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Apple Celebrating International Women's Day With 'Girls Who Code' Partnership and More Throughout March

International Women's Day is March 8, but Apple plans to celebrate women throughout the entire month of March with a new Girls Who Code partnership, special Today at Apple sessions at Apple Stores, an Activity Challenge, and more.


First, Apple is partnering with Girls Who Code to support new coding opportunities for girls and young women in the United States. Using Apple's Everyone Can Code curriculum, 90,000 girls and Girls Who Code Club facilitators in all 50 states will have the opportunity to learn Apple's programming language Swift.
Swift training will also be provided for club leaders to help expand the number and reach of coding clubs. Apple supports educational opportunities for students of all ages and backgrounds, and advocates for girls’ right to access the same learning opportunities as their male counterparts through its Developer Academies, Everyone Can Code curriculum and work with the Malala Fund and National Center for Women and Information Technology.
Second, in select ‌Apple Stores‌ around the world, visitors can attend over 60 Today at Apple sessions in a new "Made By Women" series throughout March. Sessions will be held in select stores in Singapore, Kyoto, Hong Kong, London, Milan, Paris, Dubai, San Francisco, Chicago, New York City, and Los Angeles.

Third, Apple Watch users around the world can earn an exclusive badge and iMessage stickers when they complete a walk, run, or wheelchair workout of a mile or longer on International Women's Day, which is Friday, March 8 this year.


Fourth, every App of the Day featured in the App Store in March in the United States will highlight an app founded, developed, or led by a woman, including Bumble, TheSkimm, and Stitch Fix. Apple will also be promoting women across Apple Music, iTunes, Beats 1, Apple Books, and Apple Podcasts.

Apple's environmental and social initiatives chief Lisa Jackson:
Women have earned the opportunity to have our ideas shape the future. We're excited to support Girls Who Code as they empower girls to be the developers and tech innovators of tomorrow.
Read more about Apple's International Women's Day initiatives on its Newsroom.


Top Rated Comments

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9 months ago

As a computer teacher, this is great, because there is a large discrepancy between the amount of boys, compared to girls, involved in or taking an interest in coding/technology.


As the owner of a plumbing company, in the business since my parents founded it in 1968, 100% of our plumbers and 100% of our applicants have been men.

I do wonder why I've never seen a 'girls who plumb' initiative.

Or a 'boys who nurse' one, for that matter.
Rating: 33 Votes
9 months ago

Please don't find something to complain about here. This is a good thing.


it is positive discrimination and it doesn’t do women much good. Why have special classes for women? Do they have special needs?

Real female coders will have it hard to earn respect from colleagues cause it is hard to know if they were hired for skills and talent or for politics.
Rating: 24 Votes
9 months ago

it is positive discrimination and it doesn’t do women much good. Why have special classes for women? Do they have special needs?

Real female coders will have it hard to earn respect from colleagues cause it is hard to know if they were hired for skills and talent or for politics.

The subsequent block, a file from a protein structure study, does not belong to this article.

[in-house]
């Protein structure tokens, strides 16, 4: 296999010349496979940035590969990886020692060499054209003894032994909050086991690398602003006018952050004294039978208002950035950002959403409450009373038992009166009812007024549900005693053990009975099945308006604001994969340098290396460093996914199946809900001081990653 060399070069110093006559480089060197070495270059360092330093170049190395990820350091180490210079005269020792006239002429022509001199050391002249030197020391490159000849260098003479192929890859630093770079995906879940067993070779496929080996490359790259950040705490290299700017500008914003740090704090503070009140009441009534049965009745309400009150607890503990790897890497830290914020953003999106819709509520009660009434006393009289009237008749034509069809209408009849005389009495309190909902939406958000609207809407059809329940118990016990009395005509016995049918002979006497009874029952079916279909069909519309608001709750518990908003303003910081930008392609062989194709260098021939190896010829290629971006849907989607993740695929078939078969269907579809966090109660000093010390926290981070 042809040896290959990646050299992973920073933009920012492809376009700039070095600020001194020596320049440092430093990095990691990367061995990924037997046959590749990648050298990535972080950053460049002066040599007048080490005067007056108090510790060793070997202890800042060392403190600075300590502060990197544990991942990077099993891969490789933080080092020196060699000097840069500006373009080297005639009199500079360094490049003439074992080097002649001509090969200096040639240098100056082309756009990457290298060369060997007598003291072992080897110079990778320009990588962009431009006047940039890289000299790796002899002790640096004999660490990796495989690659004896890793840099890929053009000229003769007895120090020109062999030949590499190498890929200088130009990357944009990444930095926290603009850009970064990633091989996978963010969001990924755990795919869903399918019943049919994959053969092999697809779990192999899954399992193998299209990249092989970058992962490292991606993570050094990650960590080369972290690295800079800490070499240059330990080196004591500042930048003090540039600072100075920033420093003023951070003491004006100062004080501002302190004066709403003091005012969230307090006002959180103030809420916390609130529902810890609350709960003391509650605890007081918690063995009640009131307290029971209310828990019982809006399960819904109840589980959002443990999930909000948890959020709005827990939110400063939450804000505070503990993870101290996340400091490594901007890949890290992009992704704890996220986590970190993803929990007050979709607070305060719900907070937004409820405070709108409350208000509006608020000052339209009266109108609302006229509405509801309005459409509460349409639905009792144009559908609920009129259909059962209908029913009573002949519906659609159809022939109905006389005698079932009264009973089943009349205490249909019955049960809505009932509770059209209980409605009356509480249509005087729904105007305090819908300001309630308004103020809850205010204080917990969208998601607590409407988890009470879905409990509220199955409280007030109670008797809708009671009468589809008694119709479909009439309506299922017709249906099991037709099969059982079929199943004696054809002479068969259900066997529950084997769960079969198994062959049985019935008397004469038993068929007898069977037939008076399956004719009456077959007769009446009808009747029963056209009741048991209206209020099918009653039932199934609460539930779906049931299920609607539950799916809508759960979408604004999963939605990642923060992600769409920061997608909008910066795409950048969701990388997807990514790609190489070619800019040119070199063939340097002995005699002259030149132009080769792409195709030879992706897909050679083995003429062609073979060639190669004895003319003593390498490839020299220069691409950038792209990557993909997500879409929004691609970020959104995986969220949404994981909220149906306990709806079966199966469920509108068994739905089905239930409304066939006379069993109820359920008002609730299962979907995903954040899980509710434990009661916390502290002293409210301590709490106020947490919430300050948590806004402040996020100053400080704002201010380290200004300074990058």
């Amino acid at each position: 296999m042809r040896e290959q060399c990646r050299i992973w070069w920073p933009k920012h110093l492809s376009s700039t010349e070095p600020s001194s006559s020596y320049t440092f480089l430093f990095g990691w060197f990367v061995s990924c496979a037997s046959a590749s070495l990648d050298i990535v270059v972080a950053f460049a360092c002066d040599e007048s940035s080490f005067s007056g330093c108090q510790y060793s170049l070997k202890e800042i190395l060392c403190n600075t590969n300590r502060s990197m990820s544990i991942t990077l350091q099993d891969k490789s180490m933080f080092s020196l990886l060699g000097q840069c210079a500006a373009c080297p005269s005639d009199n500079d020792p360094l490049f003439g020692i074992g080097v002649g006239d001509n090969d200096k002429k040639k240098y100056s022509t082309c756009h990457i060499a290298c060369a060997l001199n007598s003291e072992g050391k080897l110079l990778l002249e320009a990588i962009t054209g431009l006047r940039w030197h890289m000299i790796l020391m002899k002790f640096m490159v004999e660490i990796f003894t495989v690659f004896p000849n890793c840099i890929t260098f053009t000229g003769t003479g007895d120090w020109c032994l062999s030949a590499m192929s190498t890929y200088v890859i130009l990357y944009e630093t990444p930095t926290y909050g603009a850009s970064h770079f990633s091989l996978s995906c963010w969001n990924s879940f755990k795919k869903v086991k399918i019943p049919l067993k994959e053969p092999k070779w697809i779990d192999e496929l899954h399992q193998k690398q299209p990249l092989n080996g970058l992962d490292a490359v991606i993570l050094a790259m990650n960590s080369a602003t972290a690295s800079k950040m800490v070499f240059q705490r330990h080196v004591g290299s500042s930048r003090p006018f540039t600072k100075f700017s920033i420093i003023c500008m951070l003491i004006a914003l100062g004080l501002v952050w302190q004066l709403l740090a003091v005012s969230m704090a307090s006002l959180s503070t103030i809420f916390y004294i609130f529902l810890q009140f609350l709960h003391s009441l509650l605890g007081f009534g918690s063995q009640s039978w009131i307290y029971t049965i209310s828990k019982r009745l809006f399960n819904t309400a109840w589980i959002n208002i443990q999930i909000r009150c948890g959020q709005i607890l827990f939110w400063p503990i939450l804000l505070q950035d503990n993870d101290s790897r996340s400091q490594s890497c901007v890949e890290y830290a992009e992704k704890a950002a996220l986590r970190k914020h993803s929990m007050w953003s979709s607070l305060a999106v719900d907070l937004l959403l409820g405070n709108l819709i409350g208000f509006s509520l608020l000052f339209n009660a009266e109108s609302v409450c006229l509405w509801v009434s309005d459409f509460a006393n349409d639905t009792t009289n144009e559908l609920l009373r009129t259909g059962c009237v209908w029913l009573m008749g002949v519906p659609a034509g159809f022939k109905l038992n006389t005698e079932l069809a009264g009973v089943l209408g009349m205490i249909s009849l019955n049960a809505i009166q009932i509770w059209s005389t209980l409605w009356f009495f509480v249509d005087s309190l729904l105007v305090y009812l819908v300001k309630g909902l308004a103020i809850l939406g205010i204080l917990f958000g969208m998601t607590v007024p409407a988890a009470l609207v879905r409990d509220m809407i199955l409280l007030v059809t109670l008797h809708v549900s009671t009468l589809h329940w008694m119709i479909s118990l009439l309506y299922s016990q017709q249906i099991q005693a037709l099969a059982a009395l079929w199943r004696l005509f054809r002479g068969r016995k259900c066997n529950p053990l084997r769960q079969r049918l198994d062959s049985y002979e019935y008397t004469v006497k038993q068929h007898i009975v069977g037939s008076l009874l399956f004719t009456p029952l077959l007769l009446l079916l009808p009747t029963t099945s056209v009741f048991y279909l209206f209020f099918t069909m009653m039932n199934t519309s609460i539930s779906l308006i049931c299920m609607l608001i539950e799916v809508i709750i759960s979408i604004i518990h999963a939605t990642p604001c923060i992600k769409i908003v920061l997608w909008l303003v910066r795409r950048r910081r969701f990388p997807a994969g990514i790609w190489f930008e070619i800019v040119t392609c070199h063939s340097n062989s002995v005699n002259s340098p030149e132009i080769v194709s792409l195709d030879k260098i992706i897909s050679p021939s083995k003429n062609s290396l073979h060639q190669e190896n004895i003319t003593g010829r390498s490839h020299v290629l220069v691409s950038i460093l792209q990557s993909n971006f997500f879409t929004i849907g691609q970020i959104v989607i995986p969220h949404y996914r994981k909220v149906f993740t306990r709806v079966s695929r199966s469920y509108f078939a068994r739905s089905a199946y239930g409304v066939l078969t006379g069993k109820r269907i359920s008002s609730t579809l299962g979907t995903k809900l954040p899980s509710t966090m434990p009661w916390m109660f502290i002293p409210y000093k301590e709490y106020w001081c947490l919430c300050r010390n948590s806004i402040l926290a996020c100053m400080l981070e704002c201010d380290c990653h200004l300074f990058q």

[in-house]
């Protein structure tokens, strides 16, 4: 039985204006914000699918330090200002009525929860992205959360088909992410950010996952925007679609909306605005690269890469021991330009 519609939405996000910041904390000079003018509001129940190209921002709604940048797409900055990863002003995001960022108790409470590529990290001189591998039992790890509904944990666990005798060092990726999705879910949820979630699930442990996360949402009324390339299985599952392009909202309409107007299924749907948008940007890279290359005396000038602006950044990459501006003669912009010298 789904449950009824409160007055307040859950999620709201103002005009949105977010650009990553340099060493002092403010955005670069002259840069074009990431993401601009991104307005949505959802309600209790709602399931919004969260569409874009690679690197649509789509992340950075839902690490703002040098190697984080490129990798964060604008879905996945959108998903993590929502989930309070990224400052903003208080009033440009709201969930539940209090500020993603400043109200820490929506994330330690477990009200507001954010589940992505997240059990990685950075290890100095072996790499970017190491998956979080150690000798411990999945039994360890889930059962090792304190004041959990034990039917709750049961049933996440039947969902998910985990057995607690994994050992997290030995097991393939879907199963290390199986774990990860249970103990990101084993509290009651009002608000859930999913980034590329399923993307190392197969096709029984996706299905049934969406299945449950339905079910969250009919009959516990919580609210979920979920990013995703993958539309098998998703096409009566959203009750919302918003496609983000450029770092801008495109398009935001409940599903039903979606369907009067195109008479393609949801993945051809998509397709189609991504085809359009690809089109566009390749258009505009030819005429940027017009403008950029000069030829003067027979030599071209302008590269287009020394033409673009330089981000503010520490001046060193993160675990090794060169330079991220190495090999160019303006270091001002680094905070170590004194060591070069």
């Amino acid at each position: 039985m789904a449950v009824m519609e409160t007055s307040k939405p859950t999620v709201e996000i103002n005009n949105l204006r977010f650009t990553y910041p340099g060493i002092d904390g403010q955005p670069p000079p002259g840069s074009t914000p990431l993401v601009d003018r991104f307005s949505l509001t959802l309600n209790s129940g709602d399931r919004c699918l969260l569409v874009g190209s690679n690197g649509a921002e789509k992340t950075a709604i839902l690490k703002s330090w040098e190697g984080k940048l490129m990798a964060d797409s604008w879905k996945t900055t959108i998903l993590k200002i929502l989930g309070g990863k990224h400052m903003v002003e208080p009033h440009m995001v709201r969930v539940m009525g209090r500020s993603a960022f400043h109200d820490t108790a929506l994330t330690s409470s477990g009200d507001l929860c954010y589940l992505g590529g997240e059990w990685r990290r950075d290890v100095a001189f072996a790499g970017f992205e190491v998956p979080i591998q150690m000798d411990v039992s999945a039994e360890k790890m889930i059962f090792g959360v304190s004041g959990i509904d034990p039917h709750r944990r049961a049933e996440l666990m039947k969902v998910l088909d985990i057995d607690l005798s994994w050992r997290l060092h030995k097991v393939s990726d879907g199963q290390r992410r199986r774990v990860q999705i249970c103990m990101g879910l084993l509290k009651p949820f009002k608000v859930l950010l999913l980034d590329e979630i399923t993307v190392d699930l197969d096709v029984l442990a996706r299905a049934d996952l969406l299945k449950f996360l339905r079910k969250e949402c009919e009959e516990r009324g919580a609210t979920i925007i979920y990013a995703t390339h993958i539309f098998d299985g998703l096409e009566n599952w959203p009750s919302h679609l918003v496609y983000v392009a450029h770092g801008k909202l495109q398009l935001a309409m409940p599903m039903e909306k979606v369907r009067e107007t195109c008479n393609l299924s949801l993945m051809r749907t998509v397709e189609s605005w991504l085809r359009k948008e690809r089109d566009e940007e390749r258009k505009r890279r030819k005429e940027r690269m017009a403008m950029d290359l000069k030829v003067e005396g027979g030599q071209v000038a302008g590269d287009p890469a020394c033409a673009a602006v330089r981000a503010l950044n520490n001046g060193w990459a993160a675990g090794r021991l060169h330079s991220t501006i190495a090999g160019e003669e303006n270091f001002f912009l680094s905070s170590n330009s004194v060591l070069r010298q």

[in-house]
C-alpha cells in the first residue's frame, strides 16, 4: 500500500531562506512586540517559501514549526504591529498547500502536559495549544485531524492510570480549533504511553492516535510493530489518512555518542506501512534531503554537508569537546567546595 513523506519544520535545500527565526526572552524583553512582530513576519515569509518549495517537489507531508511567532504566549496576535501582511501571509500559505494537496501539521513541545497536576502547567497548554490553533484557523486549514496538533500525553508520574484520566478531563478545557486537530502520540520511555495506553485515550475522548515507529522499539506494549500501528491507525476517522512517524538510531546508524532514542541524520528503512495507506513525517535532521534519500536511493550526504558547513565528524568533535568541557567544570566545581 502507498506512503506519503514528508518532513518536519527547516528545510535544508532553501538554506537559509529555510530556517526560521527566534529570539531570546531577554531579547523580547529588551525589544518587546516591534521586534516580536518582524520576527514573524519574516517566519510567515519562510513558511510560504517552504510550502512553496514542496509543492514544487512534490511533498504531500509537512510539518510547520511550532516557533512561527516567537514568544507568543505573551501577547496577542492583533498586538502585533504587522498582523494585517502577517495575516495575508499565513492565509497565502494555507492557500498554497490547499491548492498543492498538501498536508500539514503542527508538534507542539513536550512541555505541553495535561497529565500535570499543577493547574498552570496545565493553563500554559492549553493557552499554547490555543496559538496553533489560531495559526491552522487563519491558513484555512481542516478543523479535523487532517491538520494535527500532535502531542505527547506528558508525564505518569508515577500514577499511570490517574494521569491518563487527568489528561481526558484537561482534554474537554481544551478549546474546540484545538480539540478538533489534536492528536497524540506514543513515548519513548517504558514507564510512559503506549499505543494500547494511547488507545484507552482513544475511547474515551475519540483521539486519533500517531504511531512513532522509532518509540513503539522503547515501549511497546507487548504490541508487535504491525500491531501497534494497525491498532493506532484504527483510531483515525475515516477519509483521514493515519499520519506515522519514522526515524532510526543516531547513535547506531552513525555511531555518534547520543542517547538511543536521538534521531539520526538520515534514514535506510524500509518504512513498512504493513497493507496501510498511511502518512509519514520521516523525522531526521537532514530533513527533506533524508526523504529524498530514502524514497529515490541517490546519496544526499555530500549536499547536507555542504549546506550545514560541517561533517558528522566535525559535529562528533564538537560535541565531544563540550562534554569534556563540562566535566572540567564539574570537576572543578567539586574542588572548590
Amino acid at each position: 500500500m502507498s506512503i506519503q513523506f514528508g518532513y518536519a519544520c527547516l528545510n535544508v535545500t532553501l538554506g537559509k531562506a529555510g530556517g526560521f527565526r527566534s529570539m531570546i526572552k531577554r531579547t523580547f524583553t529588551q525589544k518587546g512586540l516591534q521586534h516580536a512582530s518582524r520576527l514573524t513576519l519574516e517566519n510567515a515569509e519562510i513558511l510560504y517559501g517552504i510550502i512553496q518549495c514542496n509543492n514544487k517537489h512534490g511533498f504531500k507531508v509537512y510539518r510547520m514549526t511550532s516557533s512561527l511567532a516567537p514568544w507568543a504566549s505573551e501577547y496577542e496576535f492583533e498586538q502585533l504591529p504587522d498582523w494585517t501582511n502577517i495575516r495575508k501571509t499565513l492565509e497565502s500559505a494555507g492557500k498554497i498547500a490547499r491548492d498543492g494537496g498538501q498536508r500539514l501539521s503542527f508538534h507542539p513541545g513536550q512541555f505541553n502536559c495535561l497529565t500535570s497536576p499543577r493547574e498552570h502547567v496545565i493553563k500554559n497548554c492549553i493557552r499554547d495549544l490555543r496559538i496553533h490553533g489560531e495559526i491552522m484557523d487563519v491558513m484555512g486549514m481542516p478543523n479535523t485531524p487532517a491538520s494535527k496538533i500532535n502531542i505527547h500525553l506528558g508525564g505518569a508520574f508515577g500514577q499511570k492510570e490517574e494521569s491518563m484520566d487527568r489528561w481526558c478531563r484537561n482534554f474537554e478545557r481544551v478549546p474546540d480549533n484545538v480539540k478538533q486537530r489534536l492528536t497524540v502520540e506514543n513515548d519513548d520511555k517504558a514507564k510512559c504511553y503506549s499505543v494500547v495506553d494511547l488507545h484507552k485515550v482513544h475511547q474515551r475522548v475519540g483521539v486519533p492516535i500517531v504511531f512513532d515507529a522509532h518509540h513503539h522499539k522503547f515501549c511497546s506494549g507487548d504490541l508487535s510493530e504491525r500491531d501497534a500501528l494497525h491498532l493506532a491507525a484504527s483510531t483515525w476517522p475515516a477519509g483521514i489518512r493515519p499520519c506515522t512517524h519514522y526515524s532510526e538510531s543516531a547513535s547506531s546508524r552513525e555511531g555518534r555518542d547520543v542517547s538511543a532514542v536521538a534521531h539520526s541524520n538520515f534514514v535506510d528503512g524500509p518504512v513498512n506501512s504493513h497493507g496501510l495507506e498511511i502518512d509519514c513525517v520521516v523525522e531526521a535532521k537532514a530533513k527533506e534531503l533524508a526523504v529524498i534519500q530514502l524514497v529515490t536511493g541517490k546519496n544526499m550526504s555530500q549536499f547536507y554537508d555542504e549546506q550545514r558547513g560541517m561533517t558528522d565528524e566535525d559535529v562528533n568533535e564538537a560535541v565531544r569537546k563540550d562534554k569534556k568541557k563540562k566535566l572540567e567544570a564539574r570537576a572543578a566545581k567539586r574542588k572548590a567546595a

Too much common sense for the hipster/Millennials in this thread.
Rating: 20 Votes
9 months ago
Please don't find something to complain about here. This is a good thing.
Rating: 19 Votes
9 months ago

Please don't find something to complain about here. This is a good thing.


Can we go back to segregation and bussing, too? I'm assuming those must be 'good things' also now that we've discovered that balkanizing people into small identity groups is a positive thing again.
Rating: 17 Votes
9 months ago

As a computer teacher, this is great, because there is a large discrepancy between the amount of boys, compared to girls, involved in or taking an interest in coding/technology.


Yeah just like there is a large discrepancy bewteeen the amount of boys compared to girls, playing with barbie puppets and dressing in pink.
Is this a problem though?
Rating: 8 Votes
9 months ago

Maybe they simply have less interest in such things as coding?


Or is it because they are taught from very early age "what is or girls" and "what is not for girls"?


Do you have any idea how powerful childhood programming is?
Rating: 8 Votes
9 months ago

How did you come to the conclusion that women were just as interested as men?


By talking to women who were steered out of tech careers by teachers, parents and peers.
Rating: 8 Votes
9 months ago

More men are interested because since the 1970s women have not received the same exposure in early childhood to computers as men, and have been discouraged from considering careers in technology. Prior to that most programmers were women.

The problem to be solved is simply to provide exposure to the girls and show them that it’s a legitimate option, then if they are still not interested nobody is forcing them to become coders.

What happened in the 1970s? Computer programming gained prestige and good pay, and men wanted those positions. The dirty secret that's regularly hidden is that prior to that programming was considered a menial job for women, like data entry.

By the way, here's the woman who helped man get to the moon:

Rating: 7 Votes
9 months ago
This is awesome! Glad to see Apple making opportunities for young women to get involved in programming. So when is International Men's Day? My young son wants to learn as well and he’s looking forward to the same great promotion from Apple!
Rating: 7 Votes

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